News came this week that the satcaster is in serious talks with Howard Stern to extend his current contract.Howard’s three-day-a-week show, done from home these days, is still brilliant listening, Although his selection of guests has certainly been ungraded – less adult-film actresses and more A-level guests – still, Howard just may be tired. He’s been broadcasting for years. Stay tuned! And, just for the record, side-kick Robin Quivers rocks!

SHORT TAKES — Brilliant Forbes piece (by James M. Clash) on Micky Dolenz and just how the heck Jimi Hendrix ended up opening for The Monkees way back when. Check it out here: https://www.forbes.com/sites/jimclash/2020/07/30/how-jimi-hendrix-came-to-open-for-the-monkees/#657bd92c6a0e … Tyrone Biljan get better! Stay strong my friend! …

We just got the Liberty DeVitto book, Liberty, and really loved it. For someone who grew up in Long Island, as did both Liberty and I, I actually knew each-and-every-single place he referenced (the original Sam Ash in Hempstead for example). For someone not from the Island, it could be a bit disconcerting, but it’s all verifiable. Liberty made his bones playing with Billy Joel (for 30 years), but also played for a number of other acts, including Mitch Ryder and Richard Supa. Joel and he had a famous falling-out years ago, but they sucked it up and Joel delivers a terrific forward. Truth be told, Joel comes off as shaky as Liberty does at times. Great tales and a great book. No question … btw: No new Molly Ellis intel  (or, aide Mary Vanakin) from Macmillan. Still very sad that a brilliant company has such an obviously hole-in-the-wall-PR department …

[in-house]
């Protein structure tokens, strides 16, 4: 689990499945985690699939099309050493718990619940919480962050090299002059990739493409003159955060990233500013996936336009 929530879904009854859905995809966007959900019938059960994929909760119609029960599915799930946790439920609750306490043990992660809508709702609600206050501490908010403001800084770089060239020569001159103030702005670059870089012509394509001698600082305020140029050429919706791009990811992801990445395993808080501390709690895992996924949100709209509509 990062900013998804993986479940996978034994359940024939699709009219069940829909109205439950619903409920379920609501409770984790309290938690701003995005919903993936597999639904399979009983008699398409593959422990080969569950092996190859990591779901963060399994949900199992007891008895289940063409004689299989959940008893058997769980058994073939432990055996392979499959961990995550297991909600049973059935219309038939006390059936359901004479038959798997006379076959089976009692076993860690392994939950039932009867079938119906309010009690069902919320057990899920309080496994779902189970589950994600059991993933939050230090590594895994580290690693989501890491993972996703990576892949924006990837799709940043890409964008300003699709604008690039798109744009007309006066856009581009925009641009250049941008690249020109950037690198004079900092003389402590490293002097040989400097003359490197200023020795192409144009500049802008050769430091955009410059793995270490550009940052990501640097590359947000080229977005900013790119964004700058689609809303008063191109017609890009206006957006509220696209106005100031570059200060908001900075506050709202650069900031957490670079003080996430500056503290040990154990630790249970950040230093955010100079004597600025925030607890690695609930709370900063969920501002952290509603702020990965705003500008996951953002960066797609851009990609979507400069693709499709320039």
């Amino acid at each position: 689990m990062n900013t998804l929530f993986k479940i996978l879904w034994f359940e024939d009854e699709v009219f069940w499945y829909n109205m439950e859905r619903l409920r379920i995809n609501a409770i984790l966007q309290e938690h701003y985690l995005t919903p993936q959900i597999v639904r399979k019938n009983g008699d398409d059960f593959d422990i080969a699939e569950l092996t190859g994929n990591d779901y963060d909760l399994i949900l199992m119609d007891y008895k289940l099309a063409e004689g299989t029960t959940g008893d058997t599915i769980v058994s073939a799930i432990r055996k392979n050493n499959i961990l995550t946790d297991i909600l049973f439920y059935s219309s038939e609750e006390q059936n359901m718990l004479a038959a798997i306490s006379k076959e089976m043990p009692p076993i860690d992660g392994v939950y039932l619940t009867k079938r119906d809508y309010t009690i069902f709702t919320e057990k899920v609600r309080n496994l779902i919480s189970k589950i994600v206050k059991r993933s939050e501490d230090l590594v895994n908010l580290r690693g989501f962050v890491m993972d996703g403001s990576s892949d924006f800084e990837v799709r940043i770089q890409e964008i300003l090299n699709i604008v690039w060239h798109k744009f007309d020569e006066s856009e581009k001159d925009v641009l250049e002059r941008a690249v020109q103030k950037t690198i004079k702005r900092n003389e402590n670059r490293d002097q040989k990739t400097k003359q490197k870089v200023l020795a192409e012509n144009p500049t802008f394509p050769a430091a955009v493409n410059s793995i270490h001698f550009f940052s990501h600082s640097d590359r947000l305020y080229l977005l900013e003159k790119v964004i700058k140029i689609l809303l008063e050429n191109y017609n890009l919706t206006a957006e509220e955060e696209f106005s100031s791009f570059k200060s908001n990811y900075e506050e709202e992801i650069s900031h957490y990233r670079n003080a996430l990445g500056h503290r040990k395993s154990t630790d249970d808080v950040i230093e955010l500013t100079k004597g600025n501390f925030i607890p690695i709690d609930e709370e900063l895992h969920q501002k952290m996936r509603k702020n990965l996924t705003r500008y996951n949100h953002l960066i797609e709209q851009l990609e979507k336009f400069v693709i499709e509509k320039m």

We just finished the mini-series The Eddy on Netflix. It was from the creative hand of LaLa Land’s Damien Chazelle and started off great. The music parts were exemplary … but, then turned into a murder-mystery. The last episode, entitled The Eddy, was great and set-up a second season, though I bet Netflix will take a pass. The music was extraordinarily good … HBO’s Perry Mason has been renewed by the network. This show, which started off as different as possible in creating Perry, ironically grew on me as it progressed. In the penultimate episode, Mason becomes a lawyer and you finally hear an updated version of the classic-theme song. Immensely satisfying. Bravo! … Wonder what the New York Post’s Michael Starr (who wrote a book on Raymond Burr called Hiding In Plain Sight) thinks … Romeo Delight looks to headline a show at NYC’s Bowery Electric as soon as it opens … And, RIP Director Alan Parker (Mississippi Burning; Angel Heart; Midnight Express). Brilliant director; Alive ‘n Kicking’s Pepe Cardona; and, Wilford Brimley, so excellent in Ron Howard’s Cocoon and The China Syndrome … especially when he said to the Jack Lemmon character: it’s the right thing to do!